ICC was a vehicle to prosecute only war criminals and international
terrorists, but it is clear from the preparatory literature that its
creators fully intend to amend the charter to broaden its jurisdiction
to environmental and social law as well.
Efforts to control education have been less successful for the U.N.
Dr. Robert Mueller’s World Core Curriculum has not been widely accepted
publicly, but is making headway under such names as “Goals 2000,” and
“School to Work,” and “Outcome Based Education.” As social treaties such
as the Convention on the Rights of the Child become more enforceable,
the education agenda will advance more rapidly.
Control of military activity is the big prize for the U.N. All the
other control mechanisms are only partial steps to ultimate U.N.
control. Control of military activity is the final step. And we are
moving in that direction very rapidly.
When the Soviet Union collapsed, the need for NATO diminished
greatly. Logically, NATO should have been disassembled. Instead, it was
expanded, raising a caution flag to all U.N. watchers. NATO’s
intervention into Yugoslavia’s civil strife, without U.N. sanction and
in direct violation of the NATO charter was quite confusing, until the
action is analyzed in the context of the U.N.’s ultimate objective.
NATO’s action is consistent with the U.N.’s objective of ignoring
national sovereignty when the security of people is at stake. The U.N.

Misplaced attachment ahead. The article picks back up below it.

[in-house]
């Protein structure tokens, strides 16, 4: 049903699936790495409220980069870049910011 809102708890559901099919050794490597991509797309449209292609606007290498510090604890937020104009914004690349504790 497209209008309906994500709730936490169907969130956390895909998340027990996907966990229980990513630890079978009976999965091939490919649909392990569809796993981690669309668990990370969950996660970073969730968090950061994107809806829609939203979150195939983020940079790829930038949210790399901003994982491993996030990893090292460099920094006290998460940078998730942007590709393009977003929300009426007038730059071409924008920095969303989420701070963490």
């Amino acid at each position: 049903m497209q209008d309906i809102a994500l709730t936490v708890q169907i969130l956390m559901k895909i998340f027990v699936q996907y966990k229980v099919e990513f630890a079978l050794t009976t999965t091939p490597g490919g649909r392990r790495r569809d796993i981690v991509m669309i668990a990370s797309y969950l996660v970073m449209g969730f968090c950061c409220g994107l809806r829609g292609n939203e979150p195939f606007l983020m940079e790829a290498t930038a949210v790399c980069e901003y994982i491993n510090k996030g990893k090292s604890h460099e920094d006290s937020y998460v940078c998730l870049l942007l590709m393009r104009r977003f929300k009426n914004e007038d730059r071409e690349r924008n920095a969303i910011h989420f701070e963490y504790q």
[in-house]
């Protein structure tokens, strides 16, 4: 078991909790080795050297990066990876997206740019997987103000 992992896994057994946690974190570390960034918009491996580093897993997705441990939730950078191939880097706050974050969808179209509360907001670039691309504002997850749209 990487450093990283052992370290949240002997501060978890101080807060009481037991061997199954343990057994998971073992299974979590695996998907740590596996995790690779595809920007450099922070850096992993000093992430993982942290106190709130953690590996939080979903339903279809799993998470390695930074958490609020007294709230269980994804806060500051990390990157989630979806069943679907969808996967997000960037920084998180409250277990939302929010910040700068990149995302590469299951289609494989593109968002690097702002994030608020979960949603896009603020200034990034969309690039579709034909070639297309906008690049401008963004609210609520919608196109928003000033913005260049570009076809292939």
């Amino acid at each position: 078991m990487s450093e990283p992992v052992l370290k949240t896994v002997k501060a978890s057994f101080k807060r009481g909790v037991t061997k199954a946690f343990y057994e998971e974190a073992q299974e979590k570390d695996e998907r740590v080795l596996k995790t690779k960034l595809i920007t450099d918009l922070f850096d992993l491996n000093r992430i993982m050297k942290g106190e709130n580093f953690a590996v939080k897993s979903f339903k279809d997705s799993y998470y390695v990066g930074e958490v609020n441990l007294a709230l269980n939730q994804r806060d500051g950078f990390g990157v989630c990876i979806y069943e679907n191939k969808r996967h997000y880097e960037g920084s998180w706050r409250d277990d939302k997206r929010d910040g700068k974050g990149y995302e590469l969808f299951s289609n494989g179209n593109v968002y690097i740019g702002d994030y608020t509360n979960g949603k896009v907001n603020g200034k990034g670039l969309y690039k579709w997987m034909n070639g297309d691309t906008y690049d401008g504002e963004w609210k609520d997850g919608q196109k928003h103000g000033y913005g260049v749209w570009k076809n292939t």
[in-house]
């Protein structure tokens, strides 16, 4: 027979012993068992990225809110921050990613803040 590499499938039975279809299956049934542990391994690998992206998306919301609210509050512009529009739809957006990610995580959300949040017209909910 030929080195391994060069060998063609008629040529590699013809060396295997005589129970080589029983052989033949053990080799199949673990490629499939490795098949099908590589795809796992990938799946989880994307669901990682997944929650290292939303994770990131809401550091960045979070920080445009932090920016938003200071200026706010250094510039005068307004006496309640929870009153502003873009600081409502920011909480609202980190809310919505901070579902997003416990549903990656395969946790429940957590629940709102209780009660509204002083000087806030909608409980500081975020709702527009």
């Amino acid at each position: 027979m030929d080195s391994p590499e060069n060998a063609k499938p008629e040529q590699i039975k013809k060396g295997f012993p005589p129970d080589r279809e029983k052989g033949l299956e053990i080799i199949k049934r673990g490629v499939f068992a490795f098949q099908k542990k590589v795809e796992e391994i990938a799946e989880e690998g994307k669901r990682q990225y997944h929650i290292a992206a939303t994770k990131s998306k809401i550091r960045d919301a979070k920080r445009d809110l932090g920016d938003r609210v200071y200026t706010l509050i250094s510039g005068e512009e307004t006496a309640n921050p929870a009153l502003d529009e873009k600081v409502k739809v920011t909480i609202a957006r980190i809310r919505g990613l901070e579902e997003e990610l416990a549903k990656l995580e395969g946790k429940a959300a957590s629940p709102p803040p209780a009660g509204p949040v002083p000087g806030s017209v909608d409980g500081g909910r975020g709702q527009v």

could not act because of Russia’s veto power in the Security Council. So
NATO, not subject to such a veto, conveniently performed the objective
of the U.N. by bypassing the Security Council, possible only through the
complicity of the Clinton-Gore administration.
The G-8 peace plan now under discussion is designed to put the entire
operation which NATO started, safely under the command and control of
the U.N. NATO’s action, operation, and soon, its control, are within the
plan to give the U.N. control of all military action. NATO could
well be the beginning of the “standing army” called for in the
U.N.-funded report of the Commission on Global Governance, Our Global
The published plan for global governance intends to have all military
power, including the manufacture, sale, and distribution of munitions
(including handguns) under the auspices of the United Nations. The plan
calls for the elimination of permanent members of the Security
Council and elimination of all veto power. The published plan for global
governance is being implemented, particularly in the United States,
despite the fact that Congress has not ratified many of the key
treaties, nor has it authorized the use of U.S. military forces by the
Congressman Ron Paul obviously knows more about the United Nations
than many of those who still hope that it will do what it was created to
do. The U.N. has no intention of doing what it was created to do. The
U.N. fully intends to create a peaceful world, in which people are
conform to its vision of environmental, social, and economic equity.
Unless Americans are willing to surrender their military might, their
right to self-governance, and their national sovereignty, they should
carefully consider Ron Paul’s legislation, and seriously discuss it with
their own elected officials.